There was a constructive and conciliatory mood among the many speakers at the Washington Forest Protection Association annual meeting this week in Olympia. In the wake of the Nov. 6 election, lawmakers – both current and former – from both sides of the aisle talked about the importance of working together to overcome differences and reach solutions.
This spirit was on display in a panel discussion about Forest Health & Wildfires. Participating were an expert mix of federal and state timber officials, timber industry leaders and environmental groups:
- Vicki Christiansen, Associate Deputy Chief in State & Private Forestry for the U.S. Forest Service
- Scott Ketchum, General Manager, Northern Inland Division for Hancock Forest Management
- Aaron Everett, Washington State Forester and Deputy Supervisor for Forest Practices and Federal Relations for the state Department of Natural Resources
- James Schroeder, Director of Conservation Programs, Eastern Washington for The Nature Conservancy
What was immediately clear is that forest health and wildfires across the West are in an unprecedented state of crisis (we most recently wrote about wildfires here and here). According to Christiansen, the West’s wildfire season is 78 days longer than it was in the late 1980s. Nine million acres burned this year – the average was just 3 million acres in the ’70s and ’80s.
The blame game often rings out when major wildfires rip through the landscape – the feds blame the local leaders, the local leaders blame state leaders and so on. But our country’s forests are only going to be better managed by all the stakeholders working together, the panelists said.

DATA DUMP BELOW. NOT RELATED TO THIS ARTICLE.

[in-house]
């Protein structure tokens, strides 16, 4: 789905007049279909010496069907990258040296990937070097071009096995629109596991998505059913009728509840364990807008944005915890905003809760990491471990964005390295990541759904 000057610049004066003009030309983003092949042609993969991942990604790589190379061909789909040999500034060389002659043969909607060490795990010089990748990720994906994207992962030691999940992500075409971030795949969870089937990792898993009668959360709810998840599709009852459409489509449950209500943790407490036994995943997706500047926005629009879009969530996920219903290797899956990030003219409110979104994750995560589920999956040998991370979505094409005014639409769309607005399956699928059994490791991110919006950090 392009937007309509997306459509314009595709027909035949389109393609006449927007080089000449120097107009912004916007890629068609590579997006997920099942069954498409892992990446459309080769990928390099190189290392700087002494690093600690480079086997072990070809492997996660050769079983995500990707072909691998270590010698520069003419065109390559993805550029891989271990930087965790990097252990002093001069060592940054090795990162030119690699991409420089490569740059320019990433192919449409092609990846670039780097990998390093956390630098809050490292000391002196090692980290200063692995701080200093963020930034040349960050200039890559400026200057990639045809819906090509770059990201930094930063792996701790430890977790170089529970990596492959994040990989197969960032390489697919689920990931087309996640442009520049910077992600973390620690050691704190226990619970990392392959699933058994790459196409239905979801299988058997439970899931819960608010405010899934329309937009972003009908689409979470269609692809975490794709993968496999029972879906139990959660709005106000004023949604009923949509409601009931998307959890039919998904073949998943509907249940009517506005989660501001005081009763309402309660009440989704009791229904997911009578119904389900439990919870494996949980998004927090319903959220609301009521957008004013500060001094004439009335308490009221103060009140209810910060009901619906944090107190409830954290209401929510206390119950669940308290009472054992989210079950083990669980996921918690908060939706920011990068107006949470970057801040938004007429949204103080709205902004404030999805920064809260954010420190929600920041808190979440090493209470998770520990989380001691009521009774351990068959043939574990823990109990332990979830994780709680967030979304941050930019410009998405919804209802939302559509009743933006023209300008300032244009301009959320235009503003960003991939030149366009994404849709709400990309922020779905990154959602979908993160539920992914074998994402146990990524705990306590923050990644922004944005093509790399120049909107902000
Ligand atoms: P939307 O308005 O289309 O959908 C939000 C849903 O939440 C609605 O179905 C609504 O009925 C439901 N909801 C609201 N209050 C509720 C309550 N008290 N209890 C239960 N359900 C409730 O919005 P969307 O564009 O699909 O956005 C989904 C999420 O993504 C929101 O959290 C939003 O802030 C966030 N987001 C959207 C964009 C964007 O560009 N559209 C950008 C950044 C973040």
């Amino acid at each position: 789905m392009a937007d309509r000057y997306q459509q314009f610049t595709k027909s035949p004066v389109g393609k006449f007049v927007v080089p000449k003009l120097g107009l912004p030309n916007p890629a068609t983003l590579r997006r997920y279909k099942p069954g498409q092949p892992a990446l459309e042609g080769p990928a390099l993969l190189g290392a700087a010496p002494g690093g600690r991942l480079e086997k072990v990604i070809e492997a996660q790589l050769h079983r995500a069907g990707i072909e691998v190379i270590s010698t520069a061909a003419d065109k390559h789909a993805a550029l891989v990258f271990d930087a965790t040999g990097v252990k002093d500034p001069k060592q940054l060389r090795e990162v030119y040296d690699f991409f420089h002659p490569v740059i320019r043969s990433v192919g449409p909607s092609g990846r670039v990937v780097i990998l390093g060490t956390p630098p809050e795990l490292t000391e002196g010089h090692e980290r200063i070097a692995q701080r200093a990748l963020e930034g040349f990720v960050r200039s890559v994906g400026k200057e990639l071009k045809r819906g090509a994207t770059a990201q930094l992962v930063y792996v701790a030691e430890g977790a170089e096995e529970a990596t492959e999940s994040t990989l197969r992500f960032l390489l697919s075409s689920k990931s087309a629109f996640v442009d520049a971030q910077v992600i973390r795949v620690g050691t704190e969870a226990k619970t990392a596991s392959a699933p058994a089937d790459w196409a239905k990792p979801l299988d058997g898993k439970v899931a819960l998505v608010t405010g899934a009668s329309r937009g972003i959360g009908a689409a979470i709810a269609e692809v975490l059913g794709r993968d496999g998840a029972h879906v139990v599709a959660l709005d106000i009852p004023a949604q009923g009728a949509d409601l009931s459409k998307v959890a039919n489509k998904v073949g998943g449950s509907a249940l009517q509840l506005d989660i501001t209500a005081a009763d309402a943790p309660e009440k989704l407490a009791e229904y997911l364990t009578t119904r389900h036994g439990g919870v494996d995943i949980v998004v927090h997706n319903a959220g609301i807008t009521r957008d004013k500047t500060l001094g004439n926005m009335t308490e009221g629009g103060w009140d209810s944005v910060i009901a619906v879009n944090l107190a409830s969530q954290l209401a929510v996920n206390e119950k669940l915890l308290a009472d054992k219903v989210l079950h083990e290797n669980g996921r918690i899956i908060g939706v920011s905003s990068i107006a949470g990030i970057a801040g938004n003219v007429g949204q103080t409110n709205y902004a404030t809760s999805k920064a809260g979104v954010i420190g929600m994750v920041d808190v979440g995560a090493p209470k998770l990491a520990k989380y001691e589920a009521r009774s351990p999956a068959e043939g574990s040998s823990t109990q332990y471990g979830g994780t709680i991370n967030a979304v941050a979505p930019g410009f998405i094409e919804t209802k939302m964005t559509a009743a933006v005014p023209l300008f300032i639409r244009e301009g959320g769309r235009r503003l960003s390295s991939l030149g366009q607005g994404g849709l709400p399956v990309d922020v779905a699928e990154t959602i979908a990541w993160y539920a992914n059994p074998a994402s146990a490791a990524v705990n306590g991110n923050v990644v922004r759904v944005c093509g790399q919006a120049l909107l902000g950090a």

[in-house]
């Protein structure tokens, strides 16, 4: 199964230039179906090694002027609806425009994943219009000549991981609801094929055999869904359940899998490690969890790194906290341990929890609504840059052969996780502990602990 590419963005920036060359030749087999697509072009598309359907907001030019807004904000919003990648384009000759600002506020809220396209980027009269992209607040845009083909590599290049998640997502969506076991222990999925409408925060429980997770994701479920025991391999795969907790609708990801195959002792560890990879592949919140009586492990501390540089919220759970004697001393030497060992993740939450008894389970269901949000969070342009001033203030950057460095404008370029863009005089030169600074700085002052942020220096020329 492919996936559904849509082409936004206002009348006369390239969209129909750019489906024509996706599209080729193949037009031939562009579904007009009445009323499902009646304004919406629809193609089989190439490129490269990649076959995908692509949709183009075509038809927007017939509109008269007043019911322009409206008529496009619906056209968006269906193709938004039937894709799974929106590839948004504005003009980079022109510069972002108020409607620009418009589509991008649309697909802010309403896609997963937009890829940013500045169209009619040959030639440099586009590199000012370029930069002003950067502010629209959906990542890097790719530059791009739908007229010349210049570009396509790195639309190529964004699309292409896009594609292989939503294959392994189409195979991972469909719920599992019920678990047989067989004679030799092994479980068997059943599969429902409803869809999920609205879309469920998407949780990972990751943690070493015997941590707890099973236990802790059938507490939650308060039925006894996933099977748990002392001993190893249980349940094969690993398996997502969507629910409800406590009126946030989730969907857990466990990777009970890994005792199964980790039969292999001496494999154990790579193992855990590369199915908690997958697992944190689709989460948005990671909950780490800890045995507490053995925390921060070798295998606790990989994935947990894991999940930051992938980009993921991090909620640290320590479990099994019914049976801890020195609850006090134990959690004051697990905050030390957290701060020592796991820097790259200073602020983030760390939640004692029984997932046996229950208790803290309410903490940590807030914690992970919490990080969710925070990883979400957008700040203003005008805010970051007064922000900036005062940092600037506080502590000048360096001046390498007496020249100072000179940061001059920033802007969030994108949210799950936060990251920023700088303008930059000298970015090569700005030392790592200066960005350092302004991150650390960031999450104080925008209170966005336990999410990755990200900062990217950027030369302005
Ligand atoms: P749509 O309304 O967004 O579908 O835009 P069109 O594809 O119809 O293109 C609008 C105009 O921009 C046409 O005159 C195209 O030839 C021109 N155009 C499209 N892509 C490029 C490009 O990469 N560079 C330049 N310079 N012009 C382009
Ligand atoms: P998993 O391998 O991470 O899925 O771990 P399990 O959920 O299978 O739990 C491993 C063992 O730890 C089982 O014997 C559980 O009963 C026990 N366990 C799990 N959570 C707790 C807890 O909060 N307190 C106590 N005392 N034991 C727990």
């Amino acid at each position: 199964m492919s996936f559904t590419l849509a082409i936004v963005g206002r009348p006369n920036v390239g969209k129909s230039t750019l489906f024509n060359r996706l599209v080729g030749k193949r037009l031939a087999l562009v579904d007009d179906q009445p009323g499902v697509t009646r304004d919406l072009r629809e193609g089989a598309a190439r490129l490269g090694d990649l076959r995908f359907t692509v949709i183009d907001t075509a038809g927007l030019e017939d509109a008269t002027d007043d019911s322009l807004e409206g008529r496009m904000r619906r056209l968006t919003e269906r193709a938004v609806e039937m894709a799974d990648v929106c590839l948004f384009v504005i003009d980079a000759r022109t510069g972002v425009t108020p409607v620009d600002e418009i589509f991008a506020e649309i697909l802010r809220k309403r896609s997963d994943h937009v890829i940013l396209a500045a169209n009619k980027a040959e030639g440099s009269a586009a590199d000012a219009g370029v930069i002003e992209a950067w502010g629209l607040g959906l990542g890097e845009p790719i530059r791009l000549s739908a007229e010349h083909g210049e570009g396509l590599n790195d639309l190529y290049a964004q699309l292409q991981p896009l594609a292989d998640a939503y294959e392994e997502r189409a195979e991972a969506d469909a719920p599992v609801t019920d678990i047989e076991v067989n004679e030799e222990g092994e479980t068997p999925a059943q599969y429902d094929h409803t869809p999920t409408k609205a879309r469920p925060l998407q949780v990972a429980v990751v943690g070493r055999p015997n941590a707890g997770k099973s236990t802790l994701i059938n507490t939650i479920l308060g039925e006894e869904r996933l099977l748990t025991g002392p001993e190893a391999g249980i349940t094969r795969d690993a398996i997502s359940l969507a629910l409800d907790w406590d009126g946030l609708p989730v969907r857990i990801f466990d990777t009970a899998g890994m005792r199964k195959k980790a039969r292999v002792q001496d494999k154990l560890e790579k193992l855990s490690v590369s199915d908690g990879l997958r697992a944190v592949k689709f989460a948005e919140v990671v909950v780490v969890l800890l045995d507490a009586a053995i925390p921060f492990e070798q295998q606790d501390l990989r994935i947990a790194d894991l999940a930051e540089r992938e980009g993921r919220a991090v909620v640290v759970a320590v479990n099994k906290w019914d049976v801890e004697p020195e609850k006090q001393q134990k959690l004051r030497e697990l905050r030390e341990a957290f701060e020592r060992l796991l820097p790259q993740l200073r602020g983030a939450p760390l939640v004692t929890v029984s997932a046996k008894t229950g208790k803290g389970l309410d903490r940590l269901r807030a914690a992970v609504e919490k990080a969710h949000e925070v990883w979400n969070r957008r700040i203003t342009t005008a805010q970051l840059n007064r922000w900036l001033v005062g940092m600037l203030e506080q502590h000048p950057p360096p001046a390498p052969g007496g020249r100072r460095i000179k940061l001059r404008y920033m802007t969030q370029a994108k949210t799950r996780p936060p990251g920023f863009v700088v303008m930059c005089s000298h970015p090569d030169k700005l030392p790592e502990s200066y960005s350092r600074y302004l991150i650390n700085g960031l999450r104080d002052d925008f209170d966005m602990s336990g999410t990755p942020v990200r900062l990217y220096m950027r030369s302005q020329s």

These “collaboratives” (like these ones), which have formed all over Washington and other Western states, need to be intensely focused on local concerns. “It’s not a program – it has to be about a place,” Christiansen said.
The collaboratives are impressive, Ketchum said, because “they’re changing the conversation. They’re not fighting the timber wars of the last 25 years.” But they also have serious challenges. For instance, there are so many collaboratives now that they compete for a limited pool of federal funds. Many of the groups do not meet their wilderness or harvest targets.
But that doesn’t mean the groups should go away. There could be changes on the federal level to allow more funding, and the various stakeholders that comprise these collaboratives are still learning to work together, the panelists said.
There are other reasons for hope, like the promise of creating jet fuel in Washington from feedstock and woody biomass, the panelists said. This would be a combination of two great state industries: aerospace and forestry, according to Everett of the Washington Department of Natural Resources. “Our view of (jet fuel and biomass) is wild optimism and great opportunity.”